The musculoskeletal imbalances described above can also prevent an injury to the spine from healing. For example, bending over to pick something up off the ground (or a low surface) requires the ankles, knees and hips to all bend together. Likewise, sports such as golf, tennis and baseball, and exercises and activities such as wood chopping, tossing a medicine ball and unloading groceries out of the car all require the torso to rotate (and bend) energetically. However, if the ankles, knees, hips and thoracic spine lack the mobility and muscle strength needed to perform these movements, the lower back has to accomplish the task of bending and twisting on its own. This added stress to the lumbar spine can delay healing of a herniated disc (Whiting et al., 1998).
What Can a Fitness Professional Do to Help?
The key to helping clients overcome the disabling effects of a herniated disc is to implement exercise programming that facilitates movement and mobility in other areas of the body such as the feet, ankles, knees, hips, thoracic spine and shoulder girdle. If clients are able to move up and down, forward and backward, side to side and in rotation by using all of the parts of their body that were designed to achieve these movements, stress will be dissipated throughout the entire kinetic chain. This will help injuries heal and reduce the likelihood of damaging the structures of the spine in the first place.
Feet and Ankles
When the body engages in dynamic movements that require forceful rotation (like playing golf), the feet and ankles should be able to roll inward and outward. This mobility facilitates correct functioning of the legs and hips (i.e., inward and outward rotation) and reduces stress to the back. The ankle must also be able to bend forward (i.e., dorsiflex) when the knee is bent to enable hip flexion (for activities like squatting) and also when it is straight to enable hip extension (for activities like walking). The ability of the ankle to bend properly prevents unnecessary stress to the structures of the back.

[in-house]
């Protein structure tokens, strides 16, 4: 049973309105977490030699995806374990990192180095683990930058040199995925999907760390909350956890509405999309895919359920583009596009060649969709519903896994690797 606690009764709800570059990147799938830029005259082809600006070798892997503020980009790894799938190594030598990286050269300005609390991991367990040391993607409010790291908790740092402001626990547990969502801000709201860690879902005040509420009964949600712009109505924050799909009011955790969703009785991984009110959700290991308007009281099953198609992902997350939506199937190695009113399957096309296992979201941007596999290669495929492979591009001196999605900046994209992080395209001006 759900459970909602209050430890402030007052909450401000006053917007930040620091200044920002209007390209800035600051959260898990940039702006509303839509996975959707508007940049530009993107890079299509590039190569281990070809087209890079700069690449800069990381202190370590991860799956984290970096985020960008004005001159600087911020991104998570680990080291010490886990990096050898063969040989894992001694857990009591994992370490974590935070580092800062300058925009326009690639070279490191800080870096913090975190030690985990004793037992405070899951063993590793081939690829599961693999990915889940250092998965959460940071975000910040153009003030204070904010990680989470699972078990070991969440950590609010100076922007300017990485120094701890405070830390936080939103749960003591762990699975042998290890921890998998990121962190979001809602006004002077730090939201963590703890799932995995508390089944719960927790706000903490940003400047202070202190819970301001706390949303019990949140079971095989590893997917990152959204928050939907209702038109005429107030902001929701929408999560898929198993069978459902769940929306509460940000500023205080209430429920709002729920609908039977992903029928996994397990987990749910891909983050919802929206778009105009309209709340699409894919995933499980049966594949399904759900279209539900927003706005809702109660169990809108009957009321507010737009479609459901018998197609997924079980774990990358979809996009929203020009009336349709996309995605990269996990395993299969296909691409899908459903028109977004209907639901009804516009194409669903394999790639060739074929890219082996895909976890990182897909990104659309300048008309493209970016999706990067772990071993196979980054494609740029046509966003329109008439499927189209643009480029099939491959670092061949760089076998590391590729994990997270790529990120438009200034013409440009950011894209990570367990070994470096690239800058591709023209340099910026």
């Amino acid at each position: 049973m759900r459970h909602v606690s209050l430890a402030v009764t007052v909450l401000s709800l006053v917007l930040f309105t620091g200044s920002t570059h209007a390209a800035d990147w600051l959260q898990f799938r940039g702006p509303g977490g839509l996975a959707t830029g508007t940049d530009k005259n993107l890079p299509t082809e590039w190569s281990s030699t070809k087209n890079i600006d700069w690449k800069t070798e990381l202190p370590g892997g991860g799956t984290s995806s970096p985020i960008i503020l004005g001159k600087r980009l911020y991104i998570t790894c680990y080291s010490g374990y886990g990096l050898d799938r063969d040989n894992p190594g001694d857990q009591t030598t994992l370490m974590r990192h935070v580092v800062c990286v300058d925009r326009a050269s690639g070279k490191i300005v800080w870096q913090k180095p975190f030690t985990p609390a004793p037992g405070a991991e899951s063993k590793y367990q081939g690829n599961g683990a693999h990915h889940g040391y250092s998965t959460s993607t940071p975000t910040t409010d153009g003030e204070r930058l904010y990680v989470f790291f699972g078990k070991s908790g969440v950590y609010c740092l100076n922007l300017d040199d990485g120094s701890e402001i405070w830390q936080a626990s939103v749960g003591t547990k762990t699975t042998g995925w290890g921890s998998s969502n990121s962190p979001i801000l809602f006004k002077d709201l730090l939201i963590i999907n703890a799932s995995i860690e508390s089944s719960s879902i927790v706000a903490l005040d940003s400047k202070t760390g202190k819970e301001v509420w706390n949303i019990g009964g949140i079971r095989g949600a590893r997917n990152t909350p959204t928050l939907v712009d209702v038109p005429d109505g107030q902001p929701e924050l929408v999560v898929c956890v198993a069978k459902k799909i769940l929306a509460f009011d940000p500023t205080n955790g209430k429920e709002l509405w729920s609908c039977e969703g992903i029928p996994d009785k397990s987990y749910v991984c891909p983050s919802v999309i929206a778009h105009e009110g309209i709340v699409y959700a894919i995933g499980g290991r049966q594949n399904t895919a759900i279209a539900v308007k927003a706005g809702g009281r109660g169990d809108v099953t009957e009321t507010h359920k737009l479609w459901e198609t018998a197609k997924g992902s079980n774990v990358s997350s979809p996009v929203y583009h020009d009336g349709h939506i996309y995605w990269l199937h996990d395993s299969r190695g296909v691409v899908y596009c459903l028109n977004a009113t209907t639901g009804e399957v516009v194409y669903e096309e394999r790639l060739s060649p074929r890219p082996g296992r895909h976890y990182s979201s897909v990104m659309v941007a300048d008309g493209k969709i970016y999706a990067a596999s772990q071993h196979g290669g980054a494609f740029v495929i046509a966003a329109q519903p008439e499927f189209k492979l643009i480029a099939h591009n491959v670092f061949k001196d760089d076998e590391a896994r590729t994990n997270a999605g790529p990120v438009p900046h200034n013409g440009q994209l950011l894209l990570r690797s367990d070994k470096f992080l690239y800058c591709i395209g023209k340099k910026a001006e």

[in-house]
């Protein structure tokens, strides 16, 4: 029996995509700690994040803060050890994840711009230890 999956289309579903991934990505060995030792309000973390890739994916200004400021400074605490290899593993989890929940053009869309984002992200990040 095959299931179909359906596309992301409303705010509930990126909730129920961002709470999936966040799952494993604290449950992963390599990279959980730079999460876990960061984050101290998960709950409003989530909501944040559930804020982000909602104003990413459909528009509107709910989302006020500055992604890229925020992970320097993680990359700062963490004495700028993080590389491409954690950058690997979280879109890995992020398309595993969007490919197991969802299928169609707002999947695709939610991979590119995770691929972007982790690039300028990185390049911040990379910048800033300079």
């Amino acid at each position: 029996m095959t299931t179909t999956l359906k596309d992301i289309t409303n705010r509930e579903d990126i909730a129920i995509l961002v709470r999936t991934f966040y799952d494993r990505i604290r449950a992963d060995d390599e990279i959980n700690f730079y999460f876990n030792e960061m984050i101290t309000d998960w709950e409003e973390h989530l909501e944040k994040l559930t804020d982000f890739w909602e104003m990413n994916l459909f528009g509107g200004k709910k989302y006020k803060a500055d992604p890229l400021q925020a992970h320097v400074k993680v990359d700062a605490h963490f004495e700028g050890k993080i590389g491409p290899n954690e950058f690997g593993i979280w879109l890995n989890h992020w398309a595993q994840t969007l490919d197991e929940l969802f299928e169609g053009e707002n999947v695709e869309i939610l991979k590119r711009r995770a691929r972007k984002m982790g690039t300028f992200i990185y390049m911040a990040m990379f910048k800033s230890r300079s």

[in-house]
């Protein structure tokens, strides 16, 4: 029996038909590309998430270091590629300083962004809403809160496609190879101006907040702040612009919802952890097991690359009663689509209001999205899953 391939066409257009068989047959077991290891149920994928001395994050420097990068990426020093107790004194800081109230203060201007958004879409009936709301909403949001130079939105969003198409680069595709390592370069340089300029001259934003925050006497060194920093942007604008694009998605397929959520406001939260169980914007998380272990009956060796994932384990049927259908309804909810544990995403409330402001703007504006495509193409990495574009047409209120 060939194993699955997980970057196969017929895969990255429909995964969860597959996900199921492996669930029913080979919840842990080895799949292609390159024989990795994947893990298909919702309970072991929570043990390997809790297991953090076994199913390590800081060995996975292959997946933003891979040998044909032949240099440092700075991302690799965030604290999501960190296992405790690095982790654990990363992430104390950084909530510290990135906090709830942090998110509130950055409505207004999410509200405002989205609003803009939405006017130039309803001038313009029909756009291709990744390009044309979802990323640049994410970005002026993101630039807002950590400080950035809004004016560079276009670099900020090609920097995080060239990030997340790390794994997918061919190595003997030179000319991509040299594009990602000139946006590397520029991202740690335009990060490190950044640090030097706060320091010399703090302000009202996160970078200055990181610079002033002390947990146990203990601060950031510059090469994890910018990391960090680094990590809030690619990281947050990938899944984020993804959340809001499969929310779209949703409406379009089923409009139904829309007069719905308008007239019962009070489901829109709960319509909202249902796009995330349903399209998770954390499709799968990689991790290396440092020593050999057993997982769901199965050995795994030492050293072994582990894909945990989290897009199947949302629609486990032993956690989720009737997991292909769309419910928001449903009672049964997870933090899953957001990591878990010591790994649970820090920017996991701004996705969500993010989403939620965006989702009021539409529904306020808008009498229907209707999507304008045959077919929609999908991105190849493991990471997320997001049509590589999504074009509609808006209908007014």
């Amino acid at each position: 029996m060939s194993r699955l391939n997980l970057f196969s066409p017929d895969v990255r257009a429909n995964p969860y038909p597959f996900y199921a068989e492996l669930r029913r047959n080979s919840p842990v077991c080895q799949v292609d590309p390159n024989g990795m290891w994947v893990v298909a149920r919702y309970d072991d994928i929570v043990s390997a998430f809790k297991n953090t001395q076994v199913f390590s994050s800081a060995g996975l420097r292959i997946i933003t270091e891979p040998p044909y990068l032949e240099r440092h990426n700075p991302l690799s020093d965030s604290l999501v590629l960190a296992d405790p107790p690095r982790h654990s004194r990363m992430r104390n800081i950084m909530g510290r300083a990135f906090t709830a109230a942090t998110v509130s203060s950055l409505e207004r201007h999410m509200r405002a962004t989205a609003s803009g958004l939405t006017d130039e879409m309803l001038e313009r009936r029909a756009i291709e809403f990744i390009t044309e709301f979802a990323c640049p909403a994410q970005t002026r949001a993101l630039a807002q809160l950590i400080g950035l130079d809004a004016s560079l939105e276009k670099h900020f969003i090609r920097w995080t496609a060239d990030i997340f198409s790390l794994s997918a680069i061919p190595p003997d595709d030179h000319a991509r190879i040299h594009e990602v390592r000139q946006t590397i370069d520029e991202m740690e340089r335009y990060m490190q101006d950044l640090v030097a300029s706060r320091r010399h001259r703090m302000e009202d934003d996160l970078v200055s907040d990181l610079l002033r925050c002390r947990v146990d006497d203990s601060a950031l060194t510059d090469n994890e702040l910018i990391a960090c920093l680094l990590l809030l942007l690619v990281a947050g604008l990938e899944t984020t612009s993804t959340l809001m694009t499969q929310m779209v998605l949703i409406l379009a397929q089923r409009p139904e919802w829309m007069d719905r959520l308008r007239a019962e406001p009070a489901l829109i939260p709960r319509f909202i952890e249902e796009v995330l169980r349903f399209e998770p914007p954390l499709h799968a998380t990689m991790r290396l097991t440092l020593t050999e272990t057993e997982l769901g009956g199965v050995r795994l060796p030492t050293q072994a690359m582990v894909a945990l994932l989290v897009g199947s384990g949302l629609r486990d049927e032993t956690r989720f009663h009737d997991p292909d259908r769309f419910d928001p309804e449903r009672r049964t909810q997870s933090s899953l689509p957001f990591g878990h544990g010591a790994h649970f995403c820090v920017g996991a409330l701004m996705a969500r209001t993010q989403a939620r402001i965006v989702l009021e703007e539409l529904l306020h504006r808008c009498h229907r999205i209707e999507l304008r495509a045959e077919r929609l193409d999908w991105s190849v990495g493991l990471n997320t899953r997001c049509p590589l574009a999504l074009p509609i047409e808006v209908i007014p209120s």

As mentioned above, the hips need to be able to rotate inward and outward, flex and extend. If the hips cannot perform these movements correctly, excessive stress is transferred to the spine and structural damage (such as herniated discs) can occur or may be delayed from healing.
Thoracic Spine and Shoulders
The legs, hips and spine should all be able to rotate when moving dynamically. However, if the thoracic spine (which has better rotational capability than the lumbar spine) lacks the ability to rotate because of restrictions caused by imbalances in the upper body, then the lower back experiences increased stressful rotation, which can cause strain and pain in that area. The thoracic spine must also be able to extend to perform activities such as catching a fly ball or reaching up over the head. However, if the upper back and shoulders are habitually rounded from prolonged seated postures, they lack the ability to extend when necessary. The lower back must then overarch to achieve this movement. Therefore, to help reduce the likelihood of a herniated disc in the lower back, it is important to maintain the ability of the thoracic spine to rotate and extend.
What Corrective Exercise Strategies Should Be Implemented?
Before trying to gain mobility in the feet, ankles, knees, hips, thoracic spine and shoulders with the following exercises, have your client perform self-myofascial release (SMR) techniques on the muscles that cross those joints (i.e., the feet, calves, quadriceps, hamstrings, hip-flexors, glutes, upper back and shoulders) (Rolf, 1989). Once the tissues in these areas have been warmed up with SMR exercises, you can progress your client to gentle stretching/mobilization exercises (Myers, 2001). However, if a client experiences discomfort when performing any of these exercises, regress them back to performing more SMR techniques or to an easier version of the stretch/mobilization technique causing a problem before continuing with your mobilization program. For example, a standing calf stretch can be regressed by instructing your client to sit on the ground and use a towel to pull the toes toward the shin.